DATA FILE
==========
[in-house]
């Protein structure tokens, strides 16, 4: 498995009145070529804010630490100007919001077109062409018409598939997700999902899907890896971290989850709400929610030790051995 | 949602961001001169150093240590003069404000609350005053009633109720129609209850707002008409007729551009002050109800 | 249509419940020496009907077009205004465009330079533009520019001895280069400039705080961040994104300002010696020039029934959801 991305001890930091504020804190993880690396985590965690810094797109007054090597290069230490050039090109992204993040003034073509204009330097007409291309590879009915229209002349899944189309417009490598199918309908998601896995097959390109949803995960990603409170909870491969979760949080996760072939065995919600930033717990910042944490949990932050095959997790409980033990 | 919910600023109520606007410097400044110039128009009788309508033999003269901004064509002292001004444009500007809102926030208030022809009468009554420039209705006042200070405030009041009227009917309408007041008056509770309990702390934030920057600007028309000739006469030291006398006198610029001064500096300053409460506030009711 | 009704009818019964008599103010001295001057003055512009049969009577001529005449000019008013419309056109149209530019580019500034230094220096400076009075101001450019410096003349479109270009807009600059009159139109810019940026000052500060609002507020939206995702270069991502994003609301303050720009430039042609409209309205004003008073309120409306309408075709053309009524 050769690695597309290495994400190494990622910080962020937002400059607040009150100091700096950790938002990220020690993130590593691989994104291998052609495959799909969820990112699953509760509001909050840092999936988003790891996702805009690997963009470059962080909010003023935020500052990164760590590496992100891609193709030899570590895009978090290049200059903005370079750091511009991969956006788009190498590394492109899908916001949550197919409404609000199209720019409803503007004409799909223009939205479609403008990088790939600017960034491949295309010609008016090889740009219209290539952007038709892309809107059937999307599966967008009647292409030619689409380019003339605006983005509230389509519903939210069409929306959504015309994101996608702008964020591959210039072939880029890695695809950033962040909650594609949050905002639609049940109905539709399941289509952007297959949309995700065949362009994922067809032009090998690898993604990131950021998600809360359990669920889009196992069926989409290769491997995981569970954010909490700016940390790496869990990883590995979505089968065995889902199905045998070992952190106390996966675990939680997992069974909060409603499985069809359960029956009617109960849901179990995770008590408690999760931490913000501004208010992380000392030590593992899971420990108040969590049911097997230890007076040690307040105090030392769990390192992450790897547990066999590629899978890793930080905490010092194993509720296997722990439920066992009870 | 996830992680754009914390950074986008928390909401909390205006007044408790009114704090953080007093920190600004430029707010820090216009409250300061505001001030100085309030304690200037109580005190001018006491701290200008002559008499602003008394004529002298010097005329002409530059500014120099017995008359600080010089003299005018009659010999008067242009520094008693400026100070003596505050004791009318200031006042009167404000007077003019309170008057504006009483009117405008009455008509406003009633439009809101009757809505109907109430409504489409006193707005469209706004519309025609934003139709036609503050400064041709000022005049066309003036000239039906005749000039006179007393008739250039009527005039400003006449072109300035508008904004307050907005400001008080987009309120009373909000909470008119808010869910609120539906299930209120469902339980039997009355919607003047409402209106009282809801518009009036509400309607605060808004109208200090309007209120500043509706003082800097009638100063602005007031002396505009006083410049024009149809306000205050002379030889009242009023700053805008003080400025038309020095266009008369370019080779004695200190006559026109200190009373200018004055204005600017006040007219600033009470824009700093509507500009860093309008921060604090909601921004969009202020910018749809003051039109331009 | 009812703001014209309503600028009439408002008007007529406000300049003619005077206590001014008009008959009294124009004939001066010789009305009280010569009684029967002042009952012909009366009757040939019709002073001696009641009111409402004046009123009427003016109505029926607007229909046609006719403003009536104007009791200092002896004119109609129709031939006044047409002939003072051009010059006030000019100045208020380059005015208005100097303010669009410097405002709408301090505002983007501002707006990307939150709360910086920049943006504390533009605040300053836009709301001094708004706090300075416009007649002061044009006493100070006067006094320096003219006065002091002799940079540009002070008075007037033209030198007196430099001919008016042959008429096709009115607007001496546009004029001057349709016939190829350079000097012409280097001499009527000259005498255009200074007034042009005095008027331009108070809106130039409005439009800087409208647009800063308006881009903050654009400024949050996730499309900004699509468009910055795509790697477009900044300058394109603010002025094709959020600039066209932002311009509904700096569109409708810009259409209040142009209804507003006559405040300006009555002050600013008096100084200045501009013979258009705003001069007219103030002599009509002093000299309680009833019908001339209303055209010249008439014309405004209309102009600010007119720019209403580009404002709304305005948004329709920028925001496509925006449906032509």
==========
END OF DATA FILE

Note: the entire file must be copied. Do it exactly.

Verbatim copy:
[in-house]
């Protein structure tokens, strides 16, 4: 498995009145070529804010630490100007919001077109062409018409598939997700999902899907890896971290989850709400929610030790051995 | 949602961001001169150093240590003069404000609350005053009633109720129609209850707002008409007729551009002050109800 | 249509419940020496009907077009205004465009330079533009520019001895280069400039705080961040994104300002010696020039029934959801 991305001890930091504020804190993880690396985590965690810094797109007054090597290069230490050039090109992204993040003034073509204009330097007409291309590879009915229209002349899944189309417009490598199918309908998601896995097959390109949803995960990603409170909870491969979760949080996760072939065995919600930033717990910042944490949990932050095959997790409980033990 | 919910600023109520606007410097400044110039128009009788309508033999003269901004064509002292001004444009500007809102926030208030022809009468009554420039209705006042200070405030009041009227009917309408007041008056509770309990702390934030920057600007028309000739006469030291006398006198610029001064500096300053409460506030009711 | 009704009818019964008599103010001295001057003055512009049969009577001529005449000019008013419309056109149209530019580019500034230094220096400076009075101001450019410096003349479109270009807009600059009159139109810019940026000052500060609002507020939206995702270069991502994003609301303050720009430039042609409209309205004003008073309120409306309408075709053309009524 050769690695597309290495994400190494990622910080962020937002400059607040009150100091700096950790938002990220020690993130590593691989994104291998052609495959799909969820990112699953509760509001909050840092999936988003790891996702805009690997963009470059962080909010003023935020500052990164760590590496992100891609193709030899570590895009978090290049200059903005370079750091511009991969956006788009190498590394492109899908916001949550197919409404609000199209720019409803503007004409799909223009939205479609403008990088790939600017960034491949295309010609008016090889740009219209290539952007038709892309809107059937999307599966967008009647292409030619689409380019003339605006983005509230389509519903939210069409929306959504015309994101996608702008964020591959210039072939880029890695695809950033962040909650594609949050905002639609049940109905539709399941289509952007297959949309995700065949362009994922067809032009090998690898993604990131950021998600809360359990669920889009196992069926989409290769491997995981569970954010909490700016940390790496869990990883590995979505089968065995889902199905045998070992952190106390996966675990939680997992069974909060409603499985069809359960029956009617109960849901179990995770008590408690999760931490913000501004208010992380000392030590593992899971420990108040969590049911097997230890007076040690307040105090030392769990390192992450790897547990066999590629899978890793930080905490010092194993509720296997722990439920066992009870 | 996830992680754009914390950074986008928390909401909390205006007044408790009114704090953080007093920190600004430029707010820090216009409250300061505001001030100085309030304690200037109580005190001018006491701290200008002559008499602003008394004529002298010097005329002409530059500014120099017995008359600080010089003299005018009659010999008067242009520094008693400026100070003596505050004791009318200031006042009167404000007077003019309170008057504006009483009117405008009455008509406003009633439009809101009757809505109907109430409504489409006193707005469209706004519309025609934003139709036609503050400064041709000022005049066309003036000239039906005749000039006179007393008739250039009527005039400003006449072109300035508008904004307050907005400001008080987009309120009373909000909470008119808010869910609120539906299930209120469902339980039997009355919607003047409402209106009282809801518009009036509400309607605060808004109208200090309007209120500043509706003082800097009638100063602005007031002396505009006083410049024009149809306000205050002379030889009242009023700053805008003080400025038309020095266009008369370019080779004695200190006559026109200190009373200018004055204005600017006040007219600033009470824009700093509507500009860093309008921060604090909601921004969009202020910018749809003051039109331009 | 009812703001014209309503600028009439408002008007007529406000300049003619005077206590001014008009008959009294124009004939001066010789009305009280010569009684029967002042009952012909009366009757040939019709002073001696009641009111409402004046009123009427003016109505029926607007229909046609006719403003009536104007009791200092002896004119109609129709031939006044047409002939003072051009010059006030000019100045208020380059005015208005100097303010669009410097405002709408301090505002983007501002707006990307939150709360910086920049943006504390533009605040300053836009709301001094708004706090300075416009007649002061044009006493100070006067006094320096003219006065002091002799940079540009002070008075007037033209030198007196430099001919008016042959008429096709009115607007001496546009004029001057349709016939190829350079000097012409280097001499009527000259005498255009200074007034042009005095008027331009108070809106130039409005439009800087409208647009800063308006881009903050654009400024949050996730499309900004699509468009910055795509790697477009900044300058394109603010002025094709959020600039066209932002311009509904700096569109409708810009259409209040142009209804507003006559405040300006009555002050600013008096100084200045501009013979258009705003001069007219103030002599009509002093000299309680009833019908001339209303055209010249008439014309405004209309102009600010007119720019209403580009404002709304305005948004329709920028925001496509925006449906032509």